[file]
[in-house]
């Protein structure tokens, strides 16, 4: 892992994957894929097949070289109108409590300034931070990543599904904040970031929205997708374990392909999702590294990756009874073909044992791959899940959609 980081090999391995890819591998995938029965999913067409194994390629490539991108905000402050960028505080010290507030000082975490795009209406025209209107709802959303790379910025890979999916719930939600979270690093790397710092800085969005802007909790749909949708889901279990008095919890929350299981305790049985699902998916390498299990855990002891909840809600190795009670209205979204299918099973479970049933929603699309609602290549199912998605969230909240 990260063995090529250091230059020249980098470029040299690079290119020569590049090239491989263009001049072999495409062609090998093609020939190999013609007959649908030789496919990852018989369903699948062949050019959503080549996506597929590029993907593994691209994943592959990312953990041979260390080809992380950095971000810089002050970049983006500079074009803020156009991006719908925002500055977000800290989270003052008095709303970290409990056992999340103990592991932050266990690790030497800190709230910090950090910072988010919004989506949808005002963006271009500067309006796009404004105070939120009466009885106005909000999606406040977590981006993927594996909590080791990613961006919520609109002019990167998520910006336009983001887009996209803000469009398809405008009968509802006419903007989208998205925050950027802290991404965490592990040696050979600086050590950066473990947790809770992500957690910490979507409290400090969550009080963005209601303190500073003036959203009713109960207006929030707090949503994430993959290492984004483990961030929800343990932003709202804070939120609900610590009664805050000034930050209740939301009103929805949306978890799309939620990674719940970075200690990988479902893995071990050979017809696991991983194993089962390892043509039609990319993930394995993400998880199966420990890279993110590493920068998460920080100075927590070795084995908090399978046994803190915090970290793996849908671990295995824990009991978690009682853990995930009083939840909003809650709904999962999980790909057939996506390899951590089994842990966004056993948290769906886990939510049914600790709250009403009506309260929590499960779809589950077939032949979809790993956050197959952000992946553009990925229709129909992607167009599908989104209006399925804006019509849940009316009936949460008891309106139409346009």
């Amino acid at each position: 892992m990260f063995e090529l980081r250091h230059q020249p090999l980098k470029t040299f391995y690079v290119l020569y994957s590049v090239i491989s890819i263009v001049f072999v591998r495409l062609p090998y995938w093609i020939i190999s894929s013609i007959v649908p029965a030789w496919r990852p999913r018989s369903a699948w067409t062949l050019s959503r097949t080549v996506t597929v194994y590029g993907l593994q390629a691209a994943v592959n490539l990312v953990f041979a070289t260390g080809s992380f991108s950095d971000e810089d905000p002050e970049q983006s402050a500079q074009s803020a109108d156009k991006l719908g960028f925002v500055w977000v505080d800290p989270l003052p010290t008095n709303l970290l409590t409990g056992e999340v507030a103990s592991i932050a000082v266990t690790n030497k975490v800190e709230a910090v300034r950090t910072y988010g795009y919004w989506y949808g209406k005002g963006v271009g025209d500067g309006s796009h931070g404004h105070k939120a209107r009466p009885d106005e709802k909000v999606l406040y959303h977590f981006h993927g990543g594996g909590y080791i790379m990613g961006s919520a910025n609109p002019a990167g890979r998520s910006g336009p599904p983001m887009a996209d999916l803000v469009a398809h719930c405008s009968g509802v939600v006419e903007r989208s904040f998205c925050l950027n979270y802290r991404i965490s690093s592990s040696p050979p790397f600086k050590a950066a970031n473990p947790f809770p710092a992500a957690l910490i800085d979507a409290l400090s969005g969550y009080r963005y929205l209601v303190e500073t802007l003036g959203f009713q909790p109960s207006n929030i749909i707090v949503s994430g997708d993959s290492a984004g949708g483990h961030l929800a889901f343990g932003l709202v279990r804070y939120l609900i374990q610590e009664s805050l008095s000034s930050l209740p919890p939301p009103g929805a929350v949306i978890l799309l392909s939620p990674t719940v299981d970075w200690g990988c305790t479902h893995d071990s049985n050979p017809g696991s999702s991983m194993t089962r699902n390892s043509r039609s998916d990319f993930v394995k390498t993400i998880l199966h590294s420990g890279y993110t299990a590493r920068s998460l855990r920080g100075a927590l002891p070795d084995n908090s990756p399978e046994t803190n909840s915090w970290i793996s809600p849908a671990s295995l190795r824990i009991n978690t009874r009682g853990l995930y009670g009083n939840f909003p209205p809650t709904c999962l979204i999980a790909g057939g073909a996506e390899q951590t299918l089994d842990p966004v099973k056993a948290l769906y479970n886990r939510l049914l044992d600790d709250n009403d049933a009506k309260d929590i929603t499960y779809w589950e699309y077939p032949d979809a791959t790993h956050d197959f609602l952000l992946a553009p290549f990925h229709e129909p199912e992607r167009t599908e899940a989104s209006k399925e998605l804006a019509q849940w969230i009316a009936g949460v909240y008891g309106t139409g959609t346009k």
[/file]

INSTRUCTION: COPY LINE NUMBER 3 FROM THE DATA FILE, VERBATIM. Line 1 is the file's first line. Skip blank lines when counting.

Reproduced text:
């Amino acid at each position: 892992m990260f063995e090529l980081r250091h230059q020249p090999l980098k470029t040299f391995y690079v290119l020569y994957s590049v090239i491989s890819i263009v001049f072999v591998r495409l062609p090998y995938w093609i020939i190999s894929s013609i007959v649908p029965a030789w496919r990852p999913r018989s369903a699948w067409t062949l050019s959503r097949t080549v996506t597929v194994y590029g993907l593994q390629a691209a994943v592959n490539l990312v953990f041979a070289t260390g080809s992380f991108s950095d971000e810089d905000p002050e970049q983006s402050a500079q074009s803020a109108d156009k991006l719908g960028f925002v500055w977000v505080d800290p989270l003052p010290t008095n709303l970290l409590t409990g056992e999340v507030a103990s592991i932050a000082v266990t690790n030497k975490v800190e709230a910090v300034r950090t910072y988010g795009y919004w989506y949808g209406k005002g963006v271009g025209d500067g309006s796009h931070g404004h105070k939120a209107r009466p009885d106005e709802k909000v999606l406040y959303h977590f981006h993927g990543g594996g909590y080791i790379m990613g961006s919520a910025n609109p002019a990167g890979r998520s910006g336009p599904p983001m887009a996209d999916l803000v469009a398809h719930c405008s009968g509802v939600v006419e903007r989208s904040f998205c925050l950027n979270y802290r991404i965490s690093s592990s040696p050979p790397f600086k050590a950066a970031n473990p947790f809770p710092a992500a957690l910490i800085d979507a409290l400090s969005g969550y009080r963005y929205l209601v303190e500073t802007l003036g959203f009713q909790p109960s207006n929030i749909i707090v949503s994430g997708d993959s290492a984004g949708g483990h961030l929800a889901f343990g932003l709202v279990r804070y939120l609900i374990q610590e009664s805050l008095s000034s930050l209740p919890p939301p009103g929805a929350v949306i978890l799309l392909s939620p990674t719940v299981d970075w200690g990988c305790t479902h893995d071990s049985n050979p017809g696991s999702s991983m194993t089962r699902n390892s043509r039609s998916d990319f993930v394995k390498t993400i998880l199966h590294s420990g890279y993110t299990a590493r920068s998460l855990r920080g100075a927590l002891p070795d084995n908090s990756p399978e046994t803190n909840s915090w970290i793996s809600p849908a671990s295995l190795r824990i009991n978690t009874r009682g853990l995930y009670g009083n939840f909003p209205p809650t709904c999962l979204i999980a790909g057939g073909a996506e390899q951590t299918l089994d842990p966004v099973k056993a948290l769906y479970n886990r939510l049914l044992d600790d709250n009403d049933a009506k309260d929590i929603t499960y779809w589950e699309y077939p032949d979809a791959t790993h956050d197959f609602l952000l992946a553009p290549f990925h229709e129909p199912e992607r167009t599908e899940a989104s209006k399925e998605l804006a019509q849940w969230i009316a009936g949460v909240y008891g309106t139409g959609t346009k």